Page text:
JAMAL MIR: The advertising business is still somewhat in its infancy in Pakistan, but it is growing and it is dynamic. However, it has grown in a somewhat vacuum without all the checks and balances in place and hence is buffeted by a number of problems and changing patterns. I would put our problems in four main categories: people, perception, partnerships, and policies/practices.
Let’s start with people – the industry is seriously concerned about attracting and retaining talent at all levels. The inflow and outflow of people, men, and women in the industry is fairly rapid, which undermines learning and talent development both at the employee and employer ends.
The industry also has a perception issue – its contribution to the national economy, to employment, to the development of new media skills and technologies, and providing a talent pipeline that feeds into marketing departments in local and international businesses is often undervalued and unrecognized. We have failed to build on our expertise, contribution, and success stories.
This leads to the biggest issue and that is around partnership – or more aptly the lack of partnership between agency and client. Some years ago, agencies and clients enjoyed a more symbiotic and partnership-based relationship. But now there is a stark inequality in the dealings between both parties. In fact, the industry has in part allowed itself to be demoted and discounted, thus lending clients an upper hand. Constant pitching, delayed payments, unsuitable pricing and commissions, inadequate briefs or clarity on projects, and an unwarranted high-handedness that goes well beyond the axiom ‘the client is always right’.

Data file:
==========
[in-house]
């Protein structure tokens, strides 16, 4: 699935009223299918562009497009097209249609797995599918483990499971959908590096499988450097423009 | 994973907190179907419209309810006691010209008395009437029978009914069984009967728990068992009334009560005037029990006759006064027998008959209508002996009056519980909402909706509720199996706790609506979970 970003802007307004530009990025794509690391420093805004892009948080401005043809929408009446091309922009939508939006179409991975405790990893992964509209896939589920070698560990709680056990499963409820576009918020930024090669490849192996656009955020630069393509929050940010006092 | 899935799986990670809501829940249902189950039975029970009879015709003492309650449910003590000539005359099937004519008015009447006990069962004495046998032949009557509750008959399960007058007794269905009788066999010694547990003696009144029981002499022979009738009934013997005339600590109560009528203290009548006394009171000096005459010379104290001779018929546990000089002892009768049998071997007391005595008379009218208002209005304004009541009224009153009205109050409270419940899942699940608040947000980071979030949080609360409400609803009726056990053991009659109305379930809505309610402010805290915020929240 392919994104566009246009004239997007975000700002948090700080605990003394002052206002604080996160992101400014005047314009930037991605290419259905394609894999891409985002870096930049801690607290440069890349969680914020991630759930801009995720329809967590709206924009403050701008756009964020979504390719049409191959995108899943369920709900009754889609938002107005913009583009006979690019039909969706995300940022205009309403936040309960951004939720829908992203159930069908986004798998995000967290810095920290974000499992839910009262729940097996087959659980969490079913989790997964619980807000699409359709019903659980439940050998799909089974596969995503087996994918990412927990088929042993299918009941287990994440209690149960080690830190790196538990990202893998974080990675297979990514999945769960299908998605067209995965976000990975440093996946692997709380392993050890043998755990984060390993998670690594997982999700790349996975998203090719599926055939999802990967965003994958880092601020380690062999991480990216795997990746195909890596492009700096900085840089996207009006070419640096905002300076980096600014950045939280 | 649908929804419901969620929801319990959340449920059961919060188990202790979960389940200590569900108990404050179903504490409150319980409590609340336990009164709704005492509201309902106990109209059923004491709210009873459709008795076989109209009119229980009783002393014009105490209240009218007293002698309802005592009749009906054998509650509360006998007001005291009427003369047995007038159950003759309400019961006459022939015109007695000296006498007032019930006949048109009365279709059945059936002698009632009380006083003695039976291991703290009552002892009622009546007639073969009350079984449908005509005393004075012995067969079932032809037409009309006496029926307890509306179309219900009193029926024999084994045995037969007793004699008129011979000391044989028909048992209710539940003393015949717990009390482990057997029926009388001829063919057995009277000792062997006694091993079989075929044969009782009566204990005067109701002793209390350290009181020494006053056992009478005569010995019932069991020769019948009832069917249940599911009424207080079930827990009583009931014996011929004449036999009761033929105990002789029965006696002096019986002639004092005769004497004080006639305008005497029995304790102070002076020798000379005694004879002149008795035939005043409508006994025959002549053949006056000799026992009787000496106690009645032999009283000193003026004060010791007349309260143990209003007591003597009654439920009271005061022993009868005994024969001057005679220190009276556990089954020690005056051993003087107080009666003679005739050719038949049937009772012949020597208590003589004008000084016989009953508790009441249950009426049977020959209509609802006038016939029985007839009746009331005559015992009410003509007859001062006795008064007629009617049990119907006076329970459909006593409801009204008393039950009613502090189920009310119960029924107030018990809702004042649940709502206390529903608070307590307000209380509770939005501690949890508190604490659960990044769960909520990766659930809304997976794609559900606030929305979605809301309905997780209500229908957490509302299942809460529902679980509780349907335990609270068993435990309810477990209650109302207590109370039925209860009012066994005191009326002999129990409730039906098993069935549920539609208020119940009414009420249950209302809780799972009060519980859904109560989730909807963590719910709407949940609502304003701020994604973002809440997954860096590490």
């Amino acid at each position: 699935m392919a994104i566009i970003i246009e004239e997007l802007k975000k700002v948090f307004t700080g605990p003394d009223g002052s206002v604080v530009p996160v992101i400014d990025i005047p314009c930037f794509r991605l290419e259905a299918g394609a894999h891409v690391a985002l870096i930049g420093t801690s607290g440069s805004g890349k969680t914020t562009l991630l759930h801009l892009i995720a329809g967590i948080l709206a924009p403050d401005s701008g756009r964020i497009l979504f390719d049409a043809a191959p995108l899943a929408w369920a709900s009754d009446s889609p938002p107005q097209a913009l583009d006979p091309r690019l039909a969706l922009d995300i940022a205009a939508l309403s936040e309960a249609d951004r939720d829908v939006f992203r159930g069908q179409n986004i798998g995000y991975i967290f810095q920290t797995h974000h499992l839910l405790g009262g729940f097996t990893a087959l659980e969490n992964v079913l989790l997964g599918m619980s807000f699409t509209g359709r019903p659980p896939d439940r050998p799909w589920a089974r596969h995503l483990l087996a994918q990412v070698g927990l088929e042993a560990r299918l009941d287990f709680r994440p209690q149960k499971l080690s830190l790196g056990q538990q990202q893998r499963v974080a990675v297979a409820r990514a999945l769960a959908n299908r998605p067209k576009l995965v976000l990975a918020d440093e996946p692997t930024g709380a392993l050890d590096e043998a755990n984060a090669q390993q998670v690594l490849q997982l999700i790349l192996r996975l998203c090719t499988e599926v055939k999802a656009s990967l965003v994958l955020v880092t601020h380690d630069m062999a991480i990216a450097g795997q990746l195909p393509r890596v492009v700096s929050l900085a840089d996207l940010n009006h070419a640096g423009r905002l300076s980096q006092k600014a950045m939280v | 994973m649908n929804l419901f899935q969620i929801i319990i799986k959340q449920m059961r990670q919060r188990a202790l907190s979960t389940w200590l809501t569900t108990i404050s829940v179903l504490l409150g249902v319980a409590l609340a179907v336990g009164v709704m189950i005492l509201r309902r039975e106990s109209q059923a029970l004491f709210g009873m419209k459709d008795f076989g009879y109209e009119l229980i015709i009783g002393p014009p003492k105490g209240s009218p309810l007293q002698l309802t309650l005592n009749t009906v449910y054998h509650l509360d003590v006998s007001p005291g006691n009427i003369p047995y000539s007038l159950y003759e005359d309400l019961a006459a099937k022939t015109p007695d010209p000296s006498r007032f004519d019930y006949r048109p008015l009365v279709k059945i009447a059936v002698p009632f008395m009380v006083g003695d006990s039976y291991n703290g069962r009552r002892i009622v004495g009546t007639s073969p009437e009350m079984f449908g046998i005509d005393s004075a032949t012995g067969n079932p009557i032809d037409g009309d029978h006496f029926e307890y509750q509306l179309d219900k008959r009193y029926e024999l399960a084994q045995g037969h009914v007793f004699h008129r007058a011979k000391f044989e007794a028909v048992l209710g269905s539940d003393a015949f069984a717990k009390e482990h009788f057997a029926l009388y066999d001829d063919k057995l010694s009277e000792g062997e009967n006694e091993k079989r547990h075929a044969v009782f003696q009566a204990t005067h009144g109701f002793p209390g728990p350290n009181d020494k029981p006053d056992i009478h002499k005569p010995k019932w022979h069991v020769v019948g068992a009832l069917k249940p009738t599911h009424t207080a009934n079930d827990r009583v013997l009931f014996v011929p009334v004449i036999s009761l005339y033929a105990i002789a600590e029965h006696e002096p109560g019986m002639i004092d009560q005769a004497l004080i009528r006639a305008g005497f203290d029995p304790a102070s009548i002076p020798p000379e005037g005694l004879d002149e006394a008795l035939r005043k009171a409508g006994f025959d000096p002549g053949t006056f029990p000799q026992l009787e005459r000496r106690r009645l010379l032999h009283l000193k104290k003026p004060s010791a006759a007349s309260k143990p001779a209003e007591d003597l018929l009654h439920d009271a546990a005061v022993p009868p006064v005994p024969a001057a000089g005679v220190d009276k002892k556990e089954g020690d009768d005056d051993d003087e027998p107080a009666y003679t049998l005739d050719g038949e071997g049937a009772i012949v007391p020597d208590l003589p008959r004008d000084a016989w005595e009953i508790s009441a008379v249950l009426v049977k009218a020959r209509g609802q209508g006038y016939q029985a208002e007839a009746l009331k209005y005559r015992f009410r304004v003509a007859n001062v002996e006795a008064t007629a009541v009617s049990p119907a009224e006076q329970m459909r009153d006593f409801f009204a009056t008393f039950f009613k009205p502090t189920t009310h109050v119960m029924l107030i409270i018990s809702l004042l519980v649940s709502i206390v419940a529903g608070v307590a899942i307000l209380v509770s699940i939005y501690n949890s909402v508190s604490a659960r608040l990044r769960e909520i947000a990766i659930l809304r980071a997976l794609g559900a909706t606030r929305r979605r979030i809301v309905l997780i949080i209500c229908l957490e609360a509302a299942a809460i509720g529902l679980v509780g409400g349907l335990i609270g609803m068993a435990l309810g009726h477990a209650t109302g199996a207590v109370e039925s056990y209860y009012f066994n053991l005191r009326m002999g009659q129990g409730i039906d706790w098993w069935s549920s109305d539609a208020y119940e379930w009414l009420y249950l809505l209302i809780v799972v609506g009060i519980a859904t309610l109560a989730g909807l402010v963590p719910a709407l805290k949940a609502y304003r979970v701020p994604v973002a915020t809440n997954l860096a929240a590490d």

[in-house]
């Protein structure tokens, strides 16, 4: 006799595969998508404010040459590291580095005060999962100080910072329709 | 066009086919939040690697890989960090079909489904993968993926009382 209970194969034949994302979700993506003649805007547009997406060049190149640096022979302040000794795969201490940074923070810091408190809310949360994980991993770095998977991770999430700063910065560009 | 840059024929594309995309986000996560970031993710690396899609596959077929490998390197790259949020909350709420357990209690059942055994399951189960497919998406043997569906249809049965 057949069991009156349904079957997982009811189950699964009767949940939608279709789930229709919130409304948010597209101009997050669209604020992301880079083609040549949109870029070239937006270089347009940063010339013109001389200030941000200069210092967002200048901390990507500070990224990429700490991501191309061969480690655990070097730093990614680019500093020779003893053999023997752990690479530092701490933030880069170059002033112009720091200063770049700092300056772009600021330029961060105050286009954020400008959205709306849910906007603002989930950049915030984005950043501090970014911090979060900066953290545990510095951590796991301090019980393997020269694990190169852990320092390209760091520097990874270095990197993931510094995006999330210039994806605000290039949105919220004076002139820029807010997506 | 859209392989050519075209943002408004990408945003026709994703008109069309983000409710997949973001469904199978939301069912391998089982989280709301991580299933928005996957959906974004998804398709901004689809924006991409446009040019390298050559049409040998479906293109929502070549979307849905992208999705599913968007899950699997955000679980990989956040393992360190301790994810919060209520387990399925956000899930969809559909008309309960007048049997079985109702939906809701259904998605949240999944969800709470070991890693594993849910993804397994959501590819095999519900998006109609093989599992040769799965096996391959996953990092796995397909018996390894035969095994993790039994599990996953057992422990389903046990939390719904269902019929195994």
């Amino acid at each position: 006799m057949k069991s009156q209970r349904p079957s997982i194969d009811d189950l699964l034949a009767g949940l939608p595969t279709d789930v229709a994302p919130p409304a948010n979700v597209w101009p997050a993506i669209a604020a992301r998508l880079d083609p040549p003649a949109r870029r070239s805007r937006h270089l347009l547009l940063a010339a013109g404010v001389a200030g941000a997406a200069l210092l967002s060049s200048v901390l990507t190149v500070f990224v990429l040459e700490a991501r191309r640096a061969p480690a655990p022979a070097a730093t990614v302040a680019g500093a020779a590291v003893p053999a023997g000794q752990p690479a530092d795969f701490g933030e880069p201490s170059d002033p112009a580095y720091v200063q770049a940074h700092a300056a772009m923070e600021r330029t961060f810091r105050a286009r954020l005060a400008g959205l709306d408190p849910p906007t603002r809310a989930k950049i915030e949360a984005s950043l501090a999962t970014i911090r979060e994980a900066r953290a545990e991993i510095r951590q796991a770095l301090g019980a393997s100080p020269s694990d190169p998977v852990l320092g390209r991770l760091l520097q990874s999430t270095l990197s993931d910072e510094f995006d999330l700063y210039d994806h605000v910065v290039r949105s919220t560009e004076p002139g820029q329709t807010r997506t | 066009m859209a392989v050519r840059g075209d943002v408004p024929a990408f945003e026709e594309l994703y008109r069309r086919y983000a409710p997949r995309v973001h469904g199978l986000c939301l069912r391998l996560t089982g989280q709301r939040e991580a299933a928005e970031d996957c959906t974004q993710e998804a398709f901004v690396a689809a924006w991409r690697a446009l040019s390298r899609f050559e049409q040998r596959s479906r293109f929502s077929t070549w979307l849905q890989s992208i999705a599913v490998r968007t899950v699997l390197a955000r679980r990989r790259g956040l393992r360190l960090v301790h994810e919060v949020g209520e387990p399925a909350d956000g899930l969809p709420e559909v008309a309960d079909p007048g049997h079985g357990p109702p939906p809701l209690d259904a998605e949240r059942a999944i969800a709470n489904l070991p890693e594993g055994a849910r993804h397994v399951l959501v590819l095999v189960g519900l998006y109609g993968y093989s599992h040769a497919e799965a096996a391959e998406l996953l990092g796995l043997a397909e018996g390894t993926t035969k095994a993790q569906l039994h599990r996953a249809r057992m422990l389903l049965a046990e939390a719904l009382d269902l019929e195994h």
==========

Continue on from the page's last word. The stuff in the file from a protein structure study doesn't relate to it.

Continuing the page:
Partnership with Government clients is non-existent. There is an abyss of unregulated practices and a lack of any transparency or merit-based decision-making. Despite the fact that the role of communication is becoming more critical for the political process, the Government has a poor understanding of this industry and its workings.
Furthermore, with the advent of digital advertising, recent years have also seen a shift from full-service agencies to a more fragmented landscape – digital agencies, media agencies, PR agencies, e-commerce, etc. leading to a splintering of both marketing and advertising budgets. The pie may have grown, but everyone is getting a smaller share. From retainer models to project-based engagements means the fabric of long-term partnerships is undermined and the stability and certainty of a retainer agreement mean agencies cannot predict revenues, allocate resources, and invest in talent in the same way as before.